It’s the first full month of summer (in the northern hemisphere) and of winter in the southern hemisphere so the good news is that more ski areas are open this month than last on both sides of the equator – we’re back in to triple figures!
In the North it has been getting very warm in many areas (although there was still some fresh snowfall on the first day of summer in Lapland) but the number of glacier ski areas in the Alps re-opening for summer skiing and boarding continues to grow. Plus there are still half-a-dozen areas open in North America.
In the southern hemisphere the ski season is getting ion to full swing and there have been big snowfalls in South America and smaller accumulations in Australia and New Zealand. In fact after a promising start a month ago the Aussie ski season has stalled a bit, but it has been snowing again over the past week.
Here’s a little more detail:
After a largely hot and dry June the weather in The Alps has changed dramatically and they have had fresh snow on higher slopes for the end of June which is expected to continue in to July. Open ski areas including Hintertux and Tignes have reported 10-15cm of fresh snow so far meaning a summer powder day in July is possible in the Alps, just about… (It’s not open but fresh snow in Livigno from a web cam image above on June 30th)
Open ski areas include the Molltal, Hintertux, Dachstein and Kitzsteinhorn glaciers in Austria (the latter two closing after their long seasons that started last year, during July); Tignes, Les 2 Alpes and Val d’Isere in France (the latter also closing in mid-July); Passo Stelvio and Cervinia in Italy and Zermatt in Switzerland – which will be joined by Saas Fee in the middle of the month – starting its 9 month 2017-18 ski season with a big opening party weekend. There’s also ‘snow fun’ possible up at the Jungfraujoch above Wengen and Grindelwald.
Three glacier ski areas to choose from in Norway in July, although Stryn (above) will most likely close half way through the month. The others are Fonna and Galdhoppigen and they’re boasting the deepest bases in the world at present at around 7m.
Seven ski areas are open in North America as we enter July but here it is hot, so plenty of encouragement to ski or board in your swimwear for the 4th of July. The snow is still lying very deep at Mammoth (open daily) and Squaw Valley (open Saturdays and through the Independence Day holidays). You can also ski or board at timberline and (over the Independence Day holiday only) Mt Bachelor in Oregon. Whistler has glacier skiing to mid-July and there are also summer snow camps at Copper in Colorado and Beartooth Basin in Wyoming.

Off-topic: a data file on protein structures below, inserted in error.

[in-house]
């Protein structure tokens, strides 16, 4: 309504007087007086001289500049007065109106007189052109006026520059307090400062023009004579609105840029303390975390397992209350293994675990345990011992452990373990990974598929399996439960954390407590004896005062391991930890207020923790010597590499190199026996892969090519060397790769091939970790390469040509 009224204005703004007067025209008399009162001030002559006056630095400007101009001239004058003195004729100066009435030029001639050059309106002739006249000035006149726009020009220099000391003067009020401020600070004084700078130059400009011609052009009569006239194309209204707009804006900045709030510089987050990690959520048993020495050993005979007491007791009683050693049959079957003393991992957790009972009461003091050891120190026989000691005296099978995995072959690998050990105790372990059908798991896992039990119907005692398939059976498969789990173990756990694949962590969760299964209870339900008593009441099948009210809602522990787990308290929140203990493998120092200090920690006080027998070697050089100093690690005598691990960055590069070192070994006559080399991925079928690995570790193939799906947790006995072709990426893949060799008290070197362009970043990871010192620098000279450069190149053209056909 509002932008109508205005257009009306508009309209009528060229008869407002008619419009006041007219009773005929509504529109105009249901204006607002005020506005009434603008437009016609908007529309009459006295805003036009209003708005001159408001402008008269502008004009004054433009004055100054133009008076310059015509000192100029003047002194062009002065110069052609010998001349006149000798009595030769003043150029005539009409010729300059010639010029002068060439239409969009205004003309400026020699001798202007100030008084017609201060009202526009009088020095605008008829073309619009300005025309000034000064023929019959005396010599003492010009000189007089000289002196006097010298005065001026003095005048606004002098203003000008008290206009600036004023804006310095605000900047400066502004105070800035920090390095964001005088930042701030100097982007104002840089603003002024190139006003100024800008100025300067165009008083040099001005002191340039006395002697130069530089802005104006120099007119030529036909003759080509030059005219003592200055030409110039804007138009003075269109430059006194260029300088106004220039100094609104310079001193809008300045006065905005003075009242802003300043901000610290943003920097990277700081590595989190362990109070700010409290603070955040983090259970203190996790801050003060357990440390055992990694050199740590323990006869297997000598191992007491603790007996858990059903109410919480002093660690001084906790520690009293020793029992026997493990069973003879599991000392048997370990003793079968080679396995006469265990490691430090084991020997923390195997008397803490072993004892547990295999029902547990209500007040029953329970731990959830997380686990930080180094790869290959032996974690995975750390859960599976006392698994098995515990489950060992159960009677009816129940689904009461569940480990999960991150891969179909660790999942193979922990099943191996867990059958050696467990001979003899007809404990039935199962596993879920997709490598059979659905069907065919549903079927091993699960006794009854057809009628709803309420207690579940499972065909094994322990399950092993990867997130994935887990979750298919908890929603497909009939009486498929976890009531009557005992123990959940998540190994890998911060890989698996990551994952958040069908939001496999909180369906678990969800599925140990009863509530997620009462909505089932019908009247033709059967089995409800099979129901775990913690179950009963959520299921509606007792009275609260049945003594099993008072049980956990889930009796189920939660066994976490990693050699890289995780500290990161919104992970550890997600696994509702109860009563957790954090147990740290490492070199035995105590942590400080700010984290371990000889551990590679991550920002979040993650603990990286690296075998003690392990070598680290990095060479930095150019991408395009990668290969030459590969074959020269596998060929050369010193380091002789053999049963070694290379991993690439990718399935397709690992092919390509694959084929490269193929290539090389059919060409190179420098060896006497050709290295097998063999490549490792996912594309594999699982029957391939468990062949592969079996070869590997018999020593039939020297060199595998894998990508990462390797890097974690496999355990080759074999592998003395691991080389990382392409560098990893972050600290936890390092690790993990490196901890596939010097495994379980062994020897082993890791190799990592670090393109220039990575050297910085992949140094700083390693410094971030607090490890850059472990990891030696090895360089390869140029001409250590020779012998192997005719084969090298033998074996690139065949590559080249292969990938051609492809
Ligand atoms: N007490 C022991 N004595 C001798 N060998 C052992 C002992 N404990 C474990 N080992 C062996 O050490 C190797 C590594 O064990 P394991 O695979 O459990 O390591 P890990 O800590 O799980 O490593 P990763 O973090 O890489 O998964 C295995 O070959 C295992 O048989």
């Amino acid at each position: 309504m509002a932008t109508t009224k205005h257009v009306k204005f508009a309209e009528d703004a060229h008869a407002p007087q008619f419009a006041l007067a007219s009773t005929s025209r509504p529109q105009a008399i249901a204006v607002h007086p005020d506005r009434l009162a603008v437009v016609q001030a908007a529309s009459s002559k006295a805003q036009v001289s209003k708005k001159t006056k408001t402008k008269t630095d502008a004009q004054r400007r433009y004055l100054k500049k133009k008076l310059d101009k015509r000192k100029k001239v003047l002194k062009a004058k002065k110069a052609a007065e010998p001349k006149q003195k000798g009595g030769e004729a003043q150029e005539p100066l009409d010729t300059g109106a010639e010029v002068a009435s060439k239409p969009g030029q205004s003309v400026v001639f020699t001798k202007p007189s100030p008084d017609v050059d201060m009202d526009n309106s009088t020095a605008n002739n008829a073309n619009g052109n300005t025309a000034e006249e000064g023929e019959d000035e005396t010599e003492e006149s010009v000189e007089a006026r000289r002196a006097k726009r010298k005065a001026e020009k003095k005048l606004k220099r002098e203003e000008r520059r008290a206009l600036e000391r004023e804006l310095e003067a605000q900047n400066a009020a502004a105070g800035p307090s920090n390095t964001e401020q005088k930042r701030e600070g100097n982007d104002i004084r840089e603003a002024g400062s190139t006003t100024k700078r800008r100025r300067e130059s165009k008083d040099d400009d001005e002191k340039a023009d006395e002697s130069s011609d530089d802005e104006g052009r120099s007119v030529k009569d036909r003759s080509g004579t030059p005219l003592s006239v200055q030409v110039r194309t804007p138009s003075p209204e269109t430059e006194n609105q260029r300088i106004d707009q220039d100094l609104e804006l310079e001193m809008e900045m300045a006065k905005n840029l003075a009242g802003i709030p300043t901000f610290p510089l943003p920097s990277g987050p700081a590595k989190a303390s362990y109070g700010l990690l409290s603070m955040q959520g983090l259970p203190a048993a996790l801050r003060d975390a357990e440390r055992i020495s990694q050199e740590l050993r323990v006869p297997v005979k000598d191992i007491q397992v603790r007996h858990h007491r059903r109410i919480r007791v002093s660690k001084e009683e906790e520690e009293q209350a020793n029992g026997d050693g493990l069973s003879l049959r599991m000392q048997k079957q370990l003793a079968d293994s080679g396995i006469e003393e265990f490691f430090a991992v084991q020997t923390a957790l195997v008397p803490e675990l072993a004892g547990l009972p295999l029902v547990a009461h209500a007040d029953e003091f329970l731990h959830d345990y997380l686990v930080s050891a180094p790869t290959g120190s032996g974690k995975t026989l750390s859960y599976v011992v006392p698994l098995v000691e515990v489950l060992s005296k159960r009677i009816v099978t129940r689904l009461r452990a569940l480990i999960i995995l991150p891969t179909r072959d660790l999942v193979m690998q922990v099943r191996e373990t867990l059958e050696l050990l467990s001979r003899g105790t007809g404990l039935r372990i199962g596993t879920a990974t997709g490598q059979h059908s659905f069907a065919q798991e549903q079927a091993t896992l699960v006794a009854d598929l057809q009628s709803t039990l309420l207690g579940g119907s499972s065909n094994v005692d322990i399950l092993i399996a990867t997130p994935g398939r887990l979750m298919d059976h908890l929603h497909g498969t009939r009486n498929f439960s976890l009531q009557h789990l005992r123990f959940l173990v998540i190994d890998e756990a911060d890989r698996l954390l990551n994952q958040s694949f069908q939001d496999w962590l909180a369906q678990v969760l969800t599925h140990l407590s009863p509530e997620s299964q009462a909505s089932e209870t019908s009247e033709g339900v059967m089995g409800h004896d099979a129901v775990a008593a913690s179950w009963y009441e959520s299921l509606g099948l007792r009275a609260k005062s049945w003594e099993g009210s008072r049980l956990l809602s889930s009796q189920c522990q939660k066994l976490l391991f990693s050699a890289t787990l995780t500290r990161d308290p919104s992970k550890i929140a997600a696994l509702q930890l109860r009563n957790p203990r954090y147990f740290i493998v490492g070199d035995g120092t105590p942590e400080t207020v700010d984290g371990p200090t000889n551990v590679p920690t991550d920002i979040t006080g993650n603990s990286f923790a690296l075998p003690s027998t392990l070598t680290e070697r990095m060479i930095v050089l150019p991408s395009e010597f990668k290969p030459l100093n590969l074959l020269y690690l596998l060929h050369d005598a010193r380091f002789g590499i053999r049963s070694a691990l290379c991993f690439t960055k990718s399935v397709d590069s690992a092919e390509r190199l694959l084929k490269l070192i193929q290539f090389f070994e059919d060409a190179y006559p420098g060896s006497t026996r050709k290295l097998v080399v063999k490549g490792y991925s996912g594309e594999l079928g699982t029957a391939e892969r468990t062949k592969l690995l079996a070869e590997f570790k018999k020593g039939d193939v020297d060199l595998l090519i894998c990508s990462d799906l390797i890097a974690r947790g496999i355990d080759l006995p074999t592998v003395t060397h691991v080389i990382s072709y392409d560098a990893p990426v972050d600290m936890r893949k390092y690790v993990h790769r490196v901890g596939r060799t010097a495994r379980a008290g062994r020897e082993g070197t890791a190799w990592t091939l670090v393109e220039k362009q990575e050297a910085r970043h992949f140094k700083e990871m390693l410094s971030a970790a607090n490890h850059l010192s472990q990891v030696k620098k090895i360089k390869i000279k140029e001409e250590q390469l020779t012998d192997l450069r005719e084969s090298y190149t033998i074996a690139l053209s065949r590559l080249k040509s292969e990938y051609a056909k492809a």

It’s a mixed picture in the southern hemisphere where snow depths have reached two metres at one resort in Chile (Valle Nevado, pictured above and top) and passed the metre mark at several more – basically a good start to winter 2017 in the Andes with plenty of powder days already. The numbers in Argentina e not quite so impressive but it has been a good start to the season on the whole here too.
Across the Atlantic in Southern Africa the two main ski fields of Afriski in Lesotho and Tiffindell in South Africa are having a less snowy winter, as is the norm for the region, and have relied largely n snowmaking through June. But there have been some natural snowfalls, most recently in the last few days of June, to provide some fresh cover.
Going in the other direction from Chile, across the Pacific, Australian ski areas had a good start to their season in late May and several opened early, but since then it has been unseasonably warm and very little terrain has been open. The good news here has been a return to cold and snowy weather at the end of June too which is forecast to intensify as we move in to July. Falls Creek is pictured above.
New Zealand has had mixed fortunes too. Some ski areas like The Remarkables and Mt Hutt (above) have seen some good snowfalls and now have bases up to the 60cm mark and have claimed a good start to the season, but others like Rainbow and Treble Cone have had to delay opening as it was too warm in their location for much natural snow or consistent snowmaking until the past few days. Again things are looking better now and opening in the next few days looks much more promising.